Not to mention, that image looks like something from an Eastern European human traffiking website. Really, Sears? And contrary to Tom’s message, I can earn “Shop Your Way Points” on this and the Homework tee. I won’t be shopping Sears way anytime soon. Or, ever.

If you’d like to contact Sears about any of this troubling information, you can call the Sears National Customer Service Line at 1-800-549-4505to file a complaint. When I did, the woman I spoke with was completely aghast and thanked me for calling in. So be polite to whomever to speak with, because they are people too, and let them know why you want Sears to take some corporate responsibility over it’s marketplace. You could also take a crack at emailing Tom Aiello, asking for an apology that leans a tish more towards accepting some responsibility for the Marketplace they have created, with the Sears name at the top and bottom of every page. Tom’s email address is in the message above.

I might also encourage you to contact the small businesses in your area, or favorite online business, like Pigtail Pals, who operate with integrity and offer respectable apparel for your family. Tell the folks who are doing it right why you appreciate them. We work really hard at what we do, we don’t sell out to make a quick buck, and we put a lot of blood, sweat, and tears into building our brands.

You might ask why I’m not doing a petition. Because what happens is that generates a TON of media buzz for the ill-behaved retailer when news channels cherry pick the story off of my blog, and the story becomes an “Oh how could they!?” morning bit with a psychologist inserted for credibility, instead of a story on the company that is doing it right. I’m just tired of it all. Focus on who’s got it right, and parents would know there are much better, more responsible small businesses out there working really hard to bring great products to their families. When people know better, they can do better.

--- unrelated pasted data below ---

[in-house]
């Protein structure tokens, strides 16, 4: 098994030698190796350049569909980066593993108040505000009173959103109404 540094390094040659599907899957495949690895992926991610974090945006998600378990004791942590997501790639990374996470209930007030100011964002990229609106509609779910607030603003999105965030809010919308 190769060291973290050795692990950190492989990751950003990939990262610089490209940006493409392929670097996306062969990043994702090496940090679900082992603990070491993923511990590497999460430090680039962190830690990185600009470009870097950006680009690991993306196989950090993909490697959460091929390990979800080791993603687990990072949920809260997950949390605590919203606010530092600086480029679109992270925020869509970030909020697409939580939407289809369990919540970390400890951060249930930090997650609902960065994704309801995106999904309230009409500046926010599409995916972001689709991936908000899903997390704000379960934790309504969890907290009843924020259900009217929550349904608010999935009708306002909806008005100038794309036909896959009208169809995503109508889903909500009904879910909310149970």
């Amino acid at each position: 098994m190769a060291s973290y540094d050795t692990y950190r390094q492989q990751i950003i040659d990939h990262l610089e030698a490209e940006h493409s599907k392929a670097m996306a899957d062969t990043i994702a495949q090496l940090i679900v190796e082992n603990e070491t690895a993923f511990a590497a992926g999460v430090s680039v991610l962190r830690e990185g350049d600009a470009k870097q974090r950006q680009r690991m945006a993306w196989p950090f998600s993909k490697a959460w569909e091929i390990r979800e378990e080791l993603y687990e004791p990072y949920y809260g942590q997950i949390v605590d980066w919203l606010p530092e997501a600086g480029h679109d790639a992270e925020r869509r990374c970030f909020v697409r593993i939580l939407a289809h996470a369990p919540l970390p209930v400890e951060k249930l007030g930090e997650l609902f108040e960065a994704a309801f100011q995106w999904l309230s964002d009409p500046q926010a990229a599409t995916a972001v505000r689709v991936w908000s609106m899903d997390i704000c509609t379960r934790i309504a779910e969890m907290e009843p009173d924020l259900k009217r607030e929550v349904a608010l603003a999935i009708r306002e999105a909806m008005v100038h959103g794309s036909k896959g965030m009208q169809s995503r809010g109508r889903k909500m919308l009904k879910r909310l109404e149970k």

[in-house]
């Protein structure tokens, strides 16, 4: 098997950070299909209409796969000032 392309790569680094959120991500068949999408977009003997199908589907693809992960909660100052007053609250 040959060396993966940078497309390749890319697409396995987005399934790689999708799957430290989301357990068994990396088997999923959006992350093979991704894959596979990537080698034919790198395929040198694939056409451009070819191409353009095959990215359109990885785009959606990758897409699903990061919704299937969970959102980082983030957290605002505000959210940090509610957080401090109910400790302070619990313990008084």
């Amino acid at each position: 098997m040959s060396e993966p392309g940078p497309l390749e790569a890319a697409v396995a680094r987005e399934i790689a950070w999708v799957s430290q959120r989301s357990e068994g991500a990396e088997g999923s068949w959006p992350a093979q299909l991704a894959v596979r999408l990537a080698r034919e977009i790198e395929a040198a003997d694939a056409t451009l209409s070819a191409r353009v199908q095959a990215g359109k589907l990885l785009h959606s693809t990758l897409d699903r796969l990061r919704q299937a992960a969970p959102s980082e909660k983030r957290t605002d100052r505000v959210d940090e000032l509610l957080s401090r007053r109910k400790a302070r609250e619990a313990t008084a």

So…..who ARE these third party vendors? Most of them are small businesses, just like Pigtail Pals. The company selling the pepper spray and birth canal tees is 99 VOLTS, located in Florida. I had a long conversation with their manager on Tuesday. It was interesting, to say the least. He did confirm for me that Sears emailed him and instructed him to remove the offensive tees described above, which he did. We then had a very interesting conversation.

**I’m going to apologize ahead of time for the language about to follow, but I think it is really important that you understand where this is all coming from.**

My phone call yesterday with 99 VOLTS manager Emery was, ahem, colorful. He was very polite and took about 30 minutes to answer every single one of my questions. I really appreciated that. 

I begin the convo by saying I want to talk to the guy responsible for the “Don’t Make Me Kick You In The Birth Canal” tee. I hear a chuckle on the other end of the phone. I say rather directly the reason for my call is that I don’t find the violence against women’s genitalia to be funny. Funny Haha or funny ironic. The guy clears his throat and asks how he can help me.